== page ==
Slipstream: Can You Get COVID-19 by Walking Behind Someone?


Getty An elderly lady uses nordic walking sticks on September 23, 2010, in Berlin, Germany.

Americans are living under new social distancing requirements that did not exist in everyday life before the COVID-19 coronavirus pandemic. And according to new research that has been conducted by universities in the Netherlands and Belgium, Americans may need to do even more.

*Before continuing, it is key to note that this study has not been peer reviewed and it has received criticism — that will be covered later in the article.

The research suggests that even though keeping 1.5 meters (5 feet) between individuals standing still indoors or outdoors in calm weather is “very effective” in reducing the risk of transmitting COVID-19, runners, walkers, and cyclists need to avoid another individual’s “slipstream.”

The study states, “If someone exhales, coughs or sneezes while walking, running or cycling, most of the microdroplets are entrained in the wake or slipstream behind the runner or cyclist.”

The study was done through a joint effort by the Eindhoven University of Technology in the Netherlands and KU Leuven in Belgium.

Bert Blocken, a professor of civil engineering at Eindhoven University of Technology and KU Leuven and the lead researcher for this study explained to the Independent:

The slipstream is the zone that arises right behind a person when they are walking or cycling, and which pulls the air a bit along with this moving person, as it were. Cyclists like to position themselves in the slipstream of others to reduce their air resistance. But someone who walks or runs also has such a slipstream. We have seen that no matter how that zone forms, droplets end up in that air stream. So it’s best to avoid that slipstream.

Here is a video shared by Blocken that illustrates what the slipstream would look like in different arrangements:

The video shows that walking behind someone at 4 km/h (2.5 mph) is less safe than walking beside that person or talking to someone 1.5 meters away.

The video concludes that walking in a “staggered” formation at 4 km/h is safer than walking behind someone. Blocken has made it clear that he does not want to discourage anyone from exercising; he simply wants people to avoid others’ slipstreams when they do so.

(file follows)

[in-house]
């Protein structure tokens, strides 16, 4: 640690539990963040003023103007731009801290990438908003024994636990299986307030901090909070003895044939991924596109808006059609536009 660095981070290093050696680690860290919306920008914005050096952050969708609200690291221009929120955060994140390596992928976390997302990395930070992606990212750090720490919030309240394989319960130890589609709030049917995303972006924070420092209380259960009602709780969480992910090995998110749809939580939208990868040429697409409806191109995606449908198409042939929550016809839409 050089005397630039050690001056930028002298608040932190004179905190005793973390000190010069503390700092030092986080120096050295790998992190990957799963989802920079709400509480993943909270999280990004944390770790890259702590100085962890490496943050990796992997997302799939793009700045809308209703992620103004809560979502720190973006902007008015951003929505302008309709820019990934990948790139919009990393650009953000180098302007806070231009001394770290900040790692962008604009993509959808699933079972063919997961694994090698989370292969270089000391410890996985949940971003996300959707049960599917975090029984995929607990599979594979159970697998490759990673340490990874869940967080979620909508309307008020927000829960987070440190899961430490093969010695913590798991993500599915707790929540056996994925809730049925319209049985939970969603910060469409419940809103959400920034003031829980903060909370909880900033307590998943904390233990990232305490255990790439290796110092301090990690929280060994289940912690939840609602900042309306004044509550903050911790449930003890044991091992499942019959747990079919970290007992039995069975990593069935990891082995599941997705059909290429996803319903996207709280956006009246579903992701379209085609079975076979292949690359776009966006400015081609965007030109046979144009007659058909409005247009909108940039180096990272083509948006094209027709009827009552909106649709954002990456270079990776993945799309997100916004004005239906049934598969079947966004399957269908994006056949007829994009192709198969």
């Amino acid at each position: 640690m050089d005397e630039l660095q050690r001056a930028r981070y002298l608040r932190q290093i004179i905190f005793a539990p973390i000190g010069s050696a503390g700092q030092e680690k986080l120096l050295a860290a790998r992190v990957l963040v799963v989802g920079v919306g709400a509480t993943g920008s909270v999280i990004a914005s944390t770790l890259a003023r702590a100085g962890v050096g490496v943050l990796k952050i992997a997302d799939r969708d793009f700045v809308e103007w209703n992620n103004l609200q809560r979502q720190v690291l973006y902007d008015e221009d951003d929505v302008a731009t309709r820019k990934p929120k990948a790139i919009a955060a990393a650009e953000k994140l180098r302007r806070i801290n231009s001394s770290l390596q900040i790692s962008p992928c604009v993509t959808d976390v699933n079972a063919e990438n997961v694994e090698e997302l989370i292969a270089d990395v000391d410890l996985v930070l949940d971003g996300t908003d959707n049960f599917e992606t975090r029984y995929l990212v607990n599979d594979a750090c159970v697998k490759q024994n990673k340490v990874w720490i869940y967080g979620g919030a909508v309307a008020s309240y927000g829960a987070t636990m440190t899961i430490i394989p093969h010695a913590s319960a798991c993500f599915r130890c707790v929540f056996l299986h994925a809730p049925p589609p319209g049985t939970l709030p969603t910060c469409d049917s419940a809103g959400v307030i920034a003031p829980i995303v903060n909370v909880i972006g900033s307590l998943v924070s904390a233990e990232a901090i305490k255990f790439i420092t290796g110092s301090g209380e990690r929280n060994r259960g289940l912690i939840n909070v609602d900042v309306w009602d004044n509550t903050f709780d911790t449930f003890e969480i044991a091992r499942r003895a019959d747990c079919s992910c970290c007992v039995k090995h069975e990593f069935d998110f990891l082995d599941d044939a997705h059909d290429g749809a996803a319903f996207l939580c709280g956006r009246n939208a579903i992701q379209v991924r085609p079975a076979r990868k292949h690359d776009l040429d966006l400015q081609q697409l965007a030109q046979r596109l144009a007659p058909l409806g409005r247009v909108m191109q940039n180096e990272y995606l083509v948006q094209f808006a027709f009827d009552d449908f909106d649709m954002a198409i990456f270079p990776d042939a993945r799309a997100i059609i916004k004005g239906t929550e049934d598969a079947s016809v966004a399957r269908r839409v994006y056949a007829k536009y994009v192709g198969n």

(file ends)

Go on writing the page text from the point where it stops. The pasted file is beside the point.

To reiterate: this study has not been peer-reviewed, meaning the research needs to be evaluated and validated by other scientists and organizations before it can be considered scientifically factual.

It has not been proven if an individual is at higher risk of contracting COVID-19 by being in another person’s slipstream.

The Study Has Received Criticism for Not Being Peer-Reviewed

The study has received some backlash because the research was released by Blocken and his team before being peer-reviewed. Blocken’s findings and processes have not been meticulously studied by other scientists and organizations, which is typically done before scientific research is shared publicly.

William Hanage, an epidemiologist at Harvard’s Center for Communicable Disease Dynamics, spoke with Vice. He said, “On the epidemiology side—where the droplets are is much less relevant than the amount of transmission that occurs via this route. Advice on physical distancing is really about *reducing* the risk of transmission rather than eliminating it altogether.”

Hanage believes the Blocken’s study is not “really useful — not to epidemiologists anyway. The amount of transmission from this route even if it is possible will be dwarfed by that from others.” He also said the research was pushed out and went viral too quickly.

Blocken told the Independent:

It’s interesting to see studies can easily be misinterpreted. Most people understood the message in a positive way, but there were two misconceptions. One misconception is that we make statements on virology. We only tested distance to the exposure of droplets. That’s aerodynamics; how do droplets behave in the airflow? I didn’t make any claims that infection rates would be higher or lower.

And some people have said that I advised against going outside, running or cycling, which is the opposite of my intention. I am a keen cyclist myself. They should go out, but they should be careful. If you move too close to another person, stay out of their slipstream, but if you want to be in slipstream, keep a longer distance.

The Researchers Turned the Research ‘Upside Down’ Because of the Urgency of the Situation

The researchers addressed why they have not had the research peer-reviewed. They said they felt the situation was too urgent and the pandemic too wide-spread, so they made an exception and “turned things upside down.”

They said they started by making the research results available to the public and only submitted the proposal for further research funding after the fact. They plan to submit the article for peer-review later. The researchers added: “We thought carefully about this reversed order. Given the situation, we decided it would be unethical to keep the results confidential and keep the public waiting months for the peer review process to be completed.”

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